Global History and Geography I students will explore world history covering pre-civilization and Neolithic Period up through the Age of Absolutism. Our study will incorporate the three major components for instruction and assessment: Key Ideas and Conceptual Understanding, Common Core Literacy Skills, and Social Studies Practices. This class employs “flipped” instruction with interactive lecture material outside of the class as well as Socratic Seminars to maximize the classroom time for exploration, mastery, and assessment of the concepts. (Requirements: Quarterly Assessments, Midterm, Final Examination)


Prerequisite: History 8


ž Global History and Geography II

Global History and Geography II students will explore world history covering the Enlightenment up to the present day. Our study will incorporate the three major components for instruction and assessment: Key Ideas and Conceptual Understanding, Common Core Literacy Skills, and Social Studies Practices. This class employs “flipped” instruction with interactive lecture material outside of the class as well as Socratic Seminars to maximize the classroom time for exploration, mastery, and assessment of the concepts. Students will evaluate and analyze historical primary and secondary sources, write cogent essays that compare and contrast epochs, concepts. (Requirements: Quarterly Assessments, Midterm, Regent Examination)


Prerequisite: Global History & Geography I


ž AP World History

In this course, you the student will grasp not only the importance of national events that affect the global landscape but also global events that affect the national landscape. The course will cover periods from 8000 BCE to the present day, allowing students to connect the past with the present. This class also uses “flipped” instruction with interactive lecture material outside of the class as well as Socratic Seminars to maximize the classroom time for exploration, mastery, and assessment of the concepts. As this is a college-level course, students should expect rigorous reading and writing assignments that will not only broaden their knowledge and understanding of world history but also prepare them to master the AP World History Exam (Requirements: Midterm, Special Projects, AP Examination)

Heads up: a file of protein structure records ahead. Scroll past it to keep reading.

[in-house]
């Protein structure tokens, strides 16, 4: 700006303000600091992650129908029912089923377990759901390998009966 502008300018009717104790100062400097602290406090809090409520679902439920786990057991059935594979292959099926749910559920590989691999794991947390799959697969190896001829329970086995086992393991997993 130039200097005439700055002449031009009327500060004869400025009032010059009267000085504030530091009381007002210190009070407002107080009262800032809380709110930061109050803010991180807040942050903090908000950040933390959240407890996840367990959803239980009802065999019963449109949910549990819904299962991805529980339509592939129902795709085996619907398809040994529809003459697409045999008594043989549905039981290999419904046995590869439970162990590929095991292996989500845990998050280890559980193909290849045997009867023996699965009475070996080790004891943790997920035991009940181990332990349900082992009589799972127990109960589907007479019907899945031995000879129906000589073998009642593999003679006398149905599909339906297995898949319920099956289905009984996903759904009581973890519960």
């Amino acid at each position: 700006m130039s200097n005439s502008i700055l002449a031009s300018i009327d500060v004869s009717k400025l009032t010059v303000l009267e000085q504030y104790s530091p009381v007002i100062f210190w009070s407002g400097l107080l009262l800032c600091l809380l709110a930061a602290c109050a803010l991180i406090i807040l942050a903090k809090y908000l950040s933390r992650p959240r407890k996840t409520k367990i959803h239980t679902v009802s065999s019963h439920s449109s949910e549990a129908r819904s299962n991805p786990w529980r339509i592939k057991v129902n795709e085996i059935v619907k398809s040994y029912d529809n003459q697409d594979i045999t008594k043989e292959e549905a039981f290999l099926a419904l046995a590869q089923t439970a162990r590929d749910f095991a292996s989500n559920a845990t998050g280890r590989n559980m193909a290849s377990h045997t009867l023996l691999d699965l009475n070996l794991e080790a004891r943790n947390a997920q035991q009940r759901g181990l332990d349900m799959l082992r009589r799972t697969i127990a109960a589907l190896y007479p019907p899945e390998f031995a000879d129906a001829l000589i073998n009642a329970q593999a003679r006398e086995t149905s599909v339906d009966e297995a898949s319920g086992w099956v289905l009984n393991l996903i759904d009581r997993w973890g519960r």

Prerequisite: Departmental Recommendation


U.S. History and Government- Grade 11

This Regents-leveled Common Core aligned course is a one–year survey of American History from the pre-Colonial era to the present. Our study will incorporate the three major components for instruction and assessment: Key Ideas and Conceptual Understanding, Common Core Literacy Skills, and Social Studies Practices This class also uses “flipped” instruction with interactive lecture material outside of the class as well as Socratic Seminars to maximize the classroom time for exploration, mastery, and assessment of the concepts. (Requirements: Quarterly Assessments, Midterm, Regent Examination)


Prerequisite: Global History & Geography II


AP United States History

AP U.S. History will delve into the shifting winds of American political institutions as well as the various cultural, social, economic, and diplomatic trends and developments from Pre-Columbian exploration through the 21st century. To master the material and score well on the AP Exam, students will incorporate the use of literature, videos, podcasts, and research of primary and secondary sources. This class also uses “flipped” instruction with interactive lecture material outside of the class as well as Socratic Seminars to maximize the classroom time for exploration, mastery, and assessment of the concepts. Students should expect a heavy emphasis on analytical and interpretative reading and writing as this is a college-level history course to prepare for the free-response section of the AP Exam. (Requirements: Midterm, AP U.S. History Examination)


Prerequisite: Departmental Recommendation


Civics & Economics

This course will help students develop an understanding of basic economic principles, which affect their lives in both a general and day-to-day sense. Students will study the basic principles of capitalism including supply and demand, budgeting, and the stock market. In addition, students will be required to understand basic economic theories and be able to discuss the positives and negatives of each theory. It also enlarges on what students have learned in U.S. history in their junior year. Material will include how nation states emerge, the basic structure of the United States government, the philosophy that underlies the Constitution, and the study of the Supreme Court cases, which define our liberties. Students also design and participate in a mock criminal trial to apply their understanding of the judicial process.